What Is the Federal Reserve?

The Fed Explained

Image shows a picture of a large financial building. Text reads: "What the federal reserve does: manages inflation, supervises the banking system, maintains the stability of the financial system, provides banking services"

Image by Ellen Lindner © The Balance 2019

The Federal Reserve is the central bank of the U.S. The Fed supervises the nation's largest banks, conducts monetary policy, and provides financial services to the U.S. government. It also promotes the stability of the financial system.

Although its members are appointed by Congress, its structure is intended to keep it independent from political influences. Let's look at what the Fed is, how it works, and how it affects you.

The Federal Reserve Defined

The Federal Reserve is the central banking system of the United States, and it has been around for over a century.

The Panic of 1907 spurred President Woodrow Wilson to create the Federal Reserve System. He called for a National Monetary Commission to evaluate the best response to prevent ongoing financial panics, bank failures, and business bankruptcies. Congress then passed the Federal Reserve Act of 1913.

Congress originally designed the Fed to "provide for the establishment of Federal Reserve banks, to furnish an elastic currency, to afford means of rediscounting commercial paper, to establish a more effective supervision of banking in the U.S., and for other purposes." 

Since then, Congress has enacted legislation to expand the Fed's powers and purpose. Today, the Fed enacts monetary policy to manage inflation, maximize employment, and stabilize interest rates. It also oversees the banking system to protect consumers. We'll look at these tasks in greater depth below.

How Does the Federal Reserve Work?

To understand how the Fed works, you must know its structure. The Federal Reserve System has three primary components:

  • The board of governors' seven members guide the entire Fed system. They direct monetary policy and set the discount rate and the reserve requirement for member banks. Staff economists provide all analyses.
  • The 12 regional Federal Reserve Banks work with the board to supervise the nation's commercial banks and implement policy.
  • The Federal Open Market Committee (FOMC) oversees open market operations. The seven board members, the president of the Federal Reserve Bank of New York, and four of the remaining 11 regional bank presidents are members. The FOMC meets eight times a year.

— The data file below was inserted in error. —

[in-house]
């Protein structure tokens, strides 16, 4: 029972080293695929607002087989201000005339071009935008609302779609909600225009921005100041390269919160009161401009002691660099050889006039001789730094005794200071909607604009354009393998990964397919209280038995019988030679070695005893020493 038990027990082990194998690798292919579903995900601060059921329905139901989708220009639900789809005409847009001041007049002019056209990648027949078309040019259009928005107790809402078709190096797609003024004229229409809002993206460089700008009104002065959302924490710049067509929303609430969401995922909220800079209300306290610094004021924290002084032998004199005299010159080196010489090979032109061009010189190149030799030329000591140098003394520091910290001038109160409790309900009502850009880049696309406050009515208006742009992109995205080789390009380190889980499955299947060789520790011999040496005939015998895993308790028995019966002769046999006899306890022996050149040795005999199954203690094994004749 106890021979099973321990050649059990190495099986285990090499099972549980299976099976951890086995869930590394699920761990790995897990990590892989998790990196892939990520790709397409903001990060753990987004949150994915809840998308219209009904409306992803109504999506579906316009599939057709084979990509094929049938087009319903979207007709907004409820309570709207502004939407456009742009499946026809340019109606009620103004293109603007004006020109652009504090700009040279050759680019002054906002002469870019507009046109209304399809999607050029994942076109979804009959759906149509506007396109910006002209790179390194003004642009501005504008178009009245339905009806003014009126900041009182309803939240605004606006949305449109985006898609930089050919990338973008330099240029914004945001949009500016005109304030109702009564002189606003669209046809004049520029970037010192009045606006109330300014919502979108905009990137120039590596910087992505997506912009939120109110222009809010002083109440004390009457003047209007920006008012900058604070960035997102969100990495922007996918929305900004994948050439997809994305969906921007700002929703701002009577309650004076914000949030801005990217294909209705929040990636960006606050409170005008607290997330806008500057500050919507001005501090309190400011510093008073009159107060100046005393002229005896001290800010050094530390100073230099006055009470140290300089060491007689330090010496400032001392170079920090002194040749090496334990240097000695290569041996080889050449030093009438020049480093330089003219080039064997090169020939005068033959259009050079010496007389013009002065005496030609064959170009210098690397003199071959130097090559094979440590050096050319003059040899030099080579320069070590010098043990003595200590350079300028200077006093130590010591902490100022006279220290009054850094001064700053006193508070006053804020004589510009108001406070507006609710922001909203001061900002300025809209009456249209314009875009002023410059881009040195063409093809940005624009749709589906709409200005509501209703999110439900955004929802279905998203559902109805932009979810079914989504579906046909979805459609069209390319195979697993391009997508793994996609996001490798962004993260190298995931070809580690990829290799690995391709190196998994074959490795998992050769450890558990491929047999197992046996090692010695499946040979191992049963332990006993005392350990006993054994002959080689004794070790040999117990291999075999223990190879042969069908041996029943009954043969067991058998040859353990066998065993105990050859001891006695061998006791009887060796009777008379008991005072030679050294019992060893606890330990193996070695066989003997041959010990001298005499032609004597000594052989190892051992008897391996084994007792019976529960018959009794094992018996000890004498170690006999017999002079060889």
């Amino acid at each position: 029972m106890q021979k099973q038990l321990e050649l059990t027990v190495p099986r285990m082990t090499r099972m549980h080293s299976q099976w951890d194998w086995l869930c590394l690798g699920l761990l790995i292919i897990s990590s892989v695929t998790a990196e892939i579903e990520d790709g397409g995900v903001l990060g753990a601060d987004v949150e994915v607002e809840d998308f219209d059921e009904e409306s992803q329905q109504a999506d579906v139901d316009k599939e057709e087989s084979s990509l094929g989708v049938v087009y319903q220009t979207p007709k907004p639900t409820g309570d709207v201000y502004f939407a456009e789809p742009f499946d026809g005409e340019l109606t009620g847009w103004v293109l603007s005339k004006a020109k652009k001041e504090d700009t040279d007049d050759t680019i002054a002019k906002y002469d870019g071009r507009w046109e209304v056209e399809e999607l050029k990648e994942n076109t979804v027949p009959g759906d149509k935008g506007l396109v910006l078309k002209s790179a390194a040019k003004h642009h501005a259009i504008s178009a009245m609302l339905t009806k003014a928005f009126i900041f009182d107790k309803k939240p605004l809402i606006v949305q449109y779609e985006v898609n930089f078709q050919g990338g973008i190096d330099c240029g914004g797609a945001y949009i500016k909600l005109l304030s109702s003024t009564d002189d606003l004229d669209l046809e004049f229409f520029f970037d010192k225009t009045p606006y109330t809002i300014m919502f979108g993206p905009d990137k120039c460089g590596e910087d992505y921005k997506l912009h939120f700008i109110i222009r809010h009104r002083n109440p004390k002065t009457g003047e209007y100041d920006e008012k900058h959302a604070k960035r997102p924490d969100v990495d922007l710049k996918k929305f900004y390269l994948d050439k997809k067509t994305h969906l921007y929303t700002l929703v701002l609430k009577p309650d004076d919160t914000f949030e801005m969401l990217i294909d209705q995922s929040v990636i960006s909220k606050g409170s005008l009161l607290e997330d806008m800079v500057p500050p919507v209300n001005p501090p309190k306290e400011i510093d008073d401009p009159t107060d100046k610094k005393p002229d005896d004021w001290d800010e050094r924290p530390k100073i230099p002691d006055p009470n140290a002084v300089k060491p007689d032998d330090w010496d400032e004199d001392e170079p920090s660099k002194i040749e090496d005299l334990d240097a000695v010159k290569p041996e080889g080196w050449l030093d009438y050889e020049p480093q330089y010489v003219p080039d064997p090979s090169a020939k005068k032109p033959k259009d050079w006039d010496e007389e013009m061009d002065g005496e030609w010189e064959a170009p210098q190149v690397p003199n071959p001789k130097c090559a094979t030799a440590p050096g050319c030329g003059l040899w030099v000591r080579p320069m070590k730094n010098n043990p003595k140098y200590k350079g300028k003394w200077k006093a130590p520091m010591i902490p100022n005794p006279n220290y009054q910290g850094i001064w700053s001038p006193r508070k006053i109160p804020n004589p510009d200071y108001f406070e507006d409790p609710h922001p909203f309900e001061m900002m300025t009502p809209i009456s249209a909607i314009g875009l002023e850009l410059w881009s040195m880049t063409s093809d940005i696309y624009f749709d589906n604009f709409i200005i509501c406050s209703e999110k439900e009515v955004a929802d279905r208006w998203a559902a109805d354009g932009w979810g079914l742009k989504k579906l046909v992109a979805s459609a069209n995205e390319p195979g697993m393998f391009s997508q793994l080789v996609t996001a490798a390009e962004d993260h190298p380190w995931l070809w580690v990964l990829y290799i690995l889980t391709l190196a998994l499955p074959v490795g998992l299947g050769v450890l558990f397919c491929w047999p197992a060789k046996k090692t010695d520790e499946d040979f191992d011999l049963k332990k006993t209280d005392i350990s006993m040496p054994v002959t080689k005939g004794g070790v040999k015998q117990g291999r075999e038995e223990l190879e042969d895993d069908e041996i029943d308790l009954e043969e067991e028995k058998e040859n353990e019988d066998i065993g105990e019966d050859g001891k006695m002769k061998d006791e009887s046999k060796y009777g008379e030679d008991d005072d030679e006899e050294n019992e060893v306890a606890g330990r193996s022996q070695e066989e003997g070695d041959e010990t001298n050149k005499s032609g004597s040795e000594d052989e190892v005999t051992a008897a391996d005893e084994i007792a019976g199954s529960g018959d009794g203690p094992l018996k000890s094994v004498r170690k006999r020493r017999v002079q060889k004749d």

Congress created the Fed's board structure to ensure its independence from politics. Board members serve staggered terms of 14 years each. The president appoints a new one every two years, and the U.S. Senate confirms them. If the staggered schedule is followed, then no president or congressional party majority can control the board.

The Fed's independence is critical. With autonomy, the central bank can focus on long-term economic goals, making decisions based solely on economic indicators.

What Does the Federal Reserve Do?

The Federal Reserve has four main functions:

  • Manage inflation: This is the Fed's most visible function. As part of this function, the Fed also promotes maximum employment and ensures interest rates remain moderate over time.
  • Supervise the banking system: The Fed supervises and regulates the nation’s largest banks and enacts laws to protect consumers.
  • Maintain the stability of the financial system: It maintains the stability of the financial markets and constrains potential crises.
  • Provide banking services: The Fed provides services to other banks, the U.S. government, and foreign banks.

Let's look at each of these in turn.

Manage Inflation

The Fed manages inflation while promoting maximum employment and stable interest rates. The Fed sets a 2% inflation target for the core inflation rate. The core rate strips out volatile food and gasoline prices because they have a wider range of volatility. On Aug. 27, 2020, the Fed announced it would tolerate inflation above 2% in the short term if it maximized employment. The Fed uses the Personal Consumption Expenditures Price Index (PCE) to measure inflation.

The Fed has many powerful tools at its disposal for this purpose. Its most powerful tool is setting the target for the federal funds rate, which guides interest rates. The Fed also sets the reserve requirement for the nation's banks, which tells them what percentage of their deposits they must have on hand each night. The rest can be loaned out.

If a bank doesn't have enough cash on hand at the end of the day, it borrows what it needs from other banks. The funds it borrows are known as the federal funds. Banks charge each other the federal funds rate on these loans.

Knowledge of the current fed funds rate is important because this rate is a benchmark in financial markets. Many interest rates are based upon the fed funds rate.

The Federal Reserve uses expansionary monetary policy when it lowers interest rates. This makes loans cheaper, spurs business growth, and reduces unemployment.